The court is a five-foot-by-five-foot cell designed as a decompression chamber, but it had been turned into an ad hoc prison after one of the first wakers had an “episode” and nearly exploded the arc. After this, they installed the psychological alerts, and all stress reports were made immediately public so all the wakers know who is beyond measure, as we wakers say.
The court had no star windows, no cloudy double-layered polyurethane and glass bleeding the night in. A single disk-shaped glow of vanilla overhead. Unrelenting ship-gray walls and plastic ergonomic benches for sleeping and sitting. Meals were filtered in through the means of a triple-latched electronic “dumb” waiter.
I saw Stanislaus’ position clearly, and he was right to think that my protestations to the contrary should not be entertained. But still I hated the court’s walls. I detested his ardor for order that would create nothing, or that would create only denial, an absence. But my remonstrations and anger were becoming reckless ― I could feel a slight tremble and wattage in my heart, an explosiveness. I quickly swallowed two Miltowns and lay back, silent, letting the electric lights glide me to sleep.
The worst of that time was that I could not visit Pod32a, my Isabella. Father came sadly, held my head in his lap. Then softly, like a dream, he disappeared, leaving me nothing but a lonely coronary thumping, the incessant hiss of air.
Lorenz served me then, a young girl of fifteen or sixteen. She served meals through the electronic waiter and occasionally, she would whisper questions.
“Are you Noah? What did you do? They say you killed your father, is it true?”
“It is not true,” I whispered back, “Not true. I was a fool, but not a murderer.”
“How did it happen?”
“I didn’t see the O/2 meter in time.”
“They say you’re dangerous.”
“I do not pay attention to things the way I should. I’m incessantly on the verge of distraction.”
“You are in love with an icon, aren’t you?”
“This is what they say. Marcus says you love an icon, an ice-cold icon, is that true?”
“Why would I fall in love with a frozen icon? That’s ridiculous. Icons are dead. They’re not for here, they’re for the future.”
“Is it true?”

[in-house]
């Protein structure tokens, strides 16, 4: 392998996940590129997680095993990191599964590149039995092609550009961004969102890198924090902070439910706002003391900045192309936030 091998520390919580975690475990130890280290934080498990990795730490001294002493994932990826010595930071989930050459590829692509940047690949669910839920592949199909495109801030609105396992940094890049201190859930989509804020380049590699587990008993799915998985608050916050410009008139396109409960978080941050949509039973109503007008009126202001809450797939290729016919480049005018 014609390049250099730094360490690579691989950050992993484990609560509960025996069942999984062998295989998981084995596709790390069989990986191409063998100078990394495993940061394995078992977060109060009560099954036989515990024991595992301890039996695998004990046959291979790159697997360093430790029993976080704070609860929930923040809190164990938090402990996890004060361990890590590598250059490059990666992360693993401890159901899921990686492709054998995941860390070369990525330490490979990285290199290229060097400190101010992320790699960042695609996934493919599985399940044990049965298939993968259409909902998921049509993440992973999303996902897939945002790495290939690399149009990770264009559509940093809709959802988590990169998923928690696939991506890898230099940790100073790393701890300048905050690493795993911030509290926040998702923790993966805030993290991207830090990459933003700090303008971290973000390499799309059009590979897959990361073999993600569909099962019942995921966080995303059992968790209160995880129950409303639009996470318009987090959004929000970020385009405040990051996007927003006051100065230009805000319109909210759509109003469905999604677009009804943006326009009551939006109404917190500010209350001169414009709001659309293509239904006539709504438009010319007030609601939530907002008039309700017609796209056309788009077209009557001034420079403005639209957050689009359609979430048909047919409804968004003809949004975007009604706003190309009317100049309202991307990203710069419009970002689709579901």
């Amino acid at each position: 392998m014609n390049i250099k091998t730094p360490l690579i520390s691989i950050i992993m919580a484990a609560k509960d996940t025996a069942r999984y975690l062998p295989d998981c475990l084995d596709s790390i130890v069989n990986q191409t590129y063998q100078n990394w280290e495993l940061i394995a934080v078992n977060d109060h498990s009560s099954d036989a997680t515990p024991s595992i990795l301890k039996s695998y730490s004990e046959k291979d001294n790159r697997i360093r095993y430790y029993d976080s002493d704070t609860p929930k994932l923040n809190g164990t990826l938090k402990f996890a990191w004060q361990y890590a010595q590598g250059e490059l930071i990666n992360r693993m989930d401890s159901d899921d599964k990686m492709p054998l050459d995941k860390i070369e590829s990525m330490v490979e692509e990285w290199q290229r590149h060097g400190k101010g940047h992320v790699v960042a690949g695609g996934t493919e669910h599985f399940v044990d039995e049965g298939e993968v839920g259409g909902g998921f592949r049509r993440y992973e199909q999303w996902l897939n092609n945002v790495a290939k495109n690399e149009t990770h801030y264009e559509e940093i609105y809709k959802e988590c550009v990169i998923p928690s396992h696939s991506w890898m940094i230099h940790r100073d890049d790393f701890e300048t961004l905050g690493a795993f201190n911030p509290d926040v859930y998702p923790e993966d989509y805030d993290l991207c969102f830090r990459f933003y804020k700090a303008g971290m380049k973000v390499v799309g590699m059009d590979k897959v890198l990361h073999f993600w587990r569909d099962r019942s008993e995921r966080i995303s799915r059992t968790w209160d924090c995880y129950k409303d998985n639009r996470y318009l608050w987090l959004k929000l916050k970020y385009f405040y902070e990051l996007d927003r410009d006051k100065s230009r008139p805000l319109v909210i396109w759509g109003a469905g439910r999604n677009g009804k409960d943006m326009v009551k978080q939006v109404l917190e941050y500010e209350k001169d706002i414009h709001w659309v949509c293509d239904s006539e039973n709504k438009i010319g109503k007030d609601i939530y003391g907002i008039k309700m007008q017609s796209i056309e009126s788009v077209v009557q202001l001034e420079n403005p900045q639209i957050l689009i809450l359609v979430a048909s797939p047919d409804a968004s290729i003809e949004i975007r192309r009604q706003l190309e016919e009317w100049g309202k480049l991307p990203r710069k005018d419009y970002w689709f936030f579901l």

I sighed. “I liked the manner in which an icon appeared.”
Lorenz yelped. “It’s Isabella, isn’t it? That’s what Marcus says. He says he’s seen you even kissing the glass.”
This was true. I have pressed my lips, my full body against the glass, searching for a way to be closer to my love. But I could not use that word, an old Earth word full of the sin, nor admit the passion. I denied it all:
“This is a disgusting piece of conversation, Lorenz. I would never do that. Marcus is lying because I told him I had seen an Earth video of his father’s father lashed to a bomb.”
Lorenz giggled then said, “It is permissible, Noah. I do not care. I appreciate the view of them too. Were they not the most perfect people on Earth when we left? Why should we not like the way they look?”
“Exactly. I think it nearly standard ― a sense of team building in terms of common humanity ― we are all one, after all, in the dead and frozen…Do you think Isabella is lonesome?”
I should not have asked, of course. There was a long pause. Finally Lorenz came back:
“She’s an icon, Noah. You know how she is.”
Days, maybe weeks before I was finally freed, I felt the ship lowering, could sense the jagged entry and knew Stanislaus had brought her down, was going to world stop, after all.
I asked Lorenz, and she said that she could say nothing because she was under orders not to say anything that might make me excitable.
“What would make me excitable?”
“If I told you, you might get excited.”
But she was gone.
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